TULSA, Okla. (AP)—With his casket carried in a horse-drawn carriage, Wayman Tisdale was remembered Thursday as a basketball star and gifted musician by thousands of mourners swaying to gospel tunes.
The body of the former Oklahoma All-American traveled three miles from the funeral home to the downtown arena.
About 4,000 people, including former NBA players, pop musicians and former coaches, attended the memorial. There was live jazz music, clapping and shouting in honor of the man who died last week at 44 after a long battle with cancer.
“Wayman lived a blessed life,” said Billy Tubbs, Tisdale’s former Oklahoma coach. “He did more in his 44 years than most people can do in 88 years.”
Pallbearers stepped to the beat of jazz music played on stage by Tisdale’s band. Leading the pallbearers was a man wearing white gloves and holding a basketball above his head as he marched to the stage in step with the music. He placed the ball on a stand on the stage, and the casket followed.
Tisdale, a 6-foot-9 forward, played 12 seasons in the NBA for the Indiana Pacers, Sacramento Kings and Phoenix Suns. Former NBA players Charles Smith, Rory Sparrow and John Starks paid tribute Thursday. A.C. Green, a minister and ex-NBA player, spoke early in the service.
“He, in my opinion, was the first athlete to really put Tulsa on the map,” said Starks, also from Tulsa. “Wayman was a person I looked up to.”
Country music star and fellow Oklahoman Toby Keith played the Willie Nelson tune, “Angel Flying Too Close To The Ground.” He said he had written a song about Tisdale, but that he wouldn’t be performing it given the emotion of the day.
“We had so many big plans,” Keith told mourners. “Every time I tried to say goodbye to him, he never let me.”
Tisdale recorded eight albums. A bass guitarist who often wrote his own material, his most recent album, “Rebound,” was inspired by his fight with cancer and included guest appearances by several artists, including saxophonist Dave Koz and Keith.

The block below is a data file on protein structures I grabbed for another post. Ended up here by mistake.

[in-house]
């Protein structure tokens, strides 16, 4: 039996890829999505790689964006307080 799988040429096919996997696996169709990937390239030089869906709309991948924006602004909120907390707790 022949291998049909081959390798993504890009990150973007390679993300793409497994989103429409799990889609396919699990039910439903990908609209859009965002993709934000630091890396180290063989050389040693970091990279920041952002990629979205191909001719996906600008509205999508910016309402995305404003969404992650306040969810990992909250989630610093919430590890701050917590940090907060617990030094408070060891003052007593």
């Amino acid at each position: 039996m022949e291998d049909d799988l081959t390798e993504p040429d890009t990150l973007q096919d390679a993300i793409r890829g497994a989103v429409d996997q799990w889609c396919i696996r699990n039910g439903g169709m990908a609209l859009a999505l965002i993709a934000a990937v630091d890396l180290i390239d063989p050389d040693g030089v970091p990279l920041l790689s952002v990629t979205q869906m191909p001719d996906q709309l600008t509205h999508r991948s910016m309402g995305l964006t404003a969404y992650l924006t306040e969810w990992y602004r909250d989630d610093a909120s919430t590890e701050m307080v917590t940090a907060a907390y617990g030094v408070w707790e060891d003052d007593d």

His “Way Up!” release debuted in July 2006 and spent four weeks as the No. 1 contemporary jazz album. His hits included “Ain’t No Stopping Us Now,” “Can’t Hide Love” and “Don’t Take Your Love Away.”
Jazz musician Dave Koz worked on three of Tisdale’s albums. He ticked off a list of things about his friend: “that big, bald head, goofy laughs, those big, huge feet with those basketball toes, those big bites he took out of life and his sandwiches.”
Musician Marcus Miller said Tisdale never let a wall come between him and his fans.
“I’ve seen Wayman signing autographs with a chicken wing in one hand in the middle of dinner,” Miller cracked.
A day earlier, hundreds of mourners packed a small church to pay respects. Some waited more than two hours in line to catch a glimpse of the open casket.
Tisdale’s high school classmate Lisa Miles fought back tears while explaining why she came Thursday.
“He was a big teddy bear,” Miles said. “Always there to hug you, always had a good word to say. He was a beautiful man.”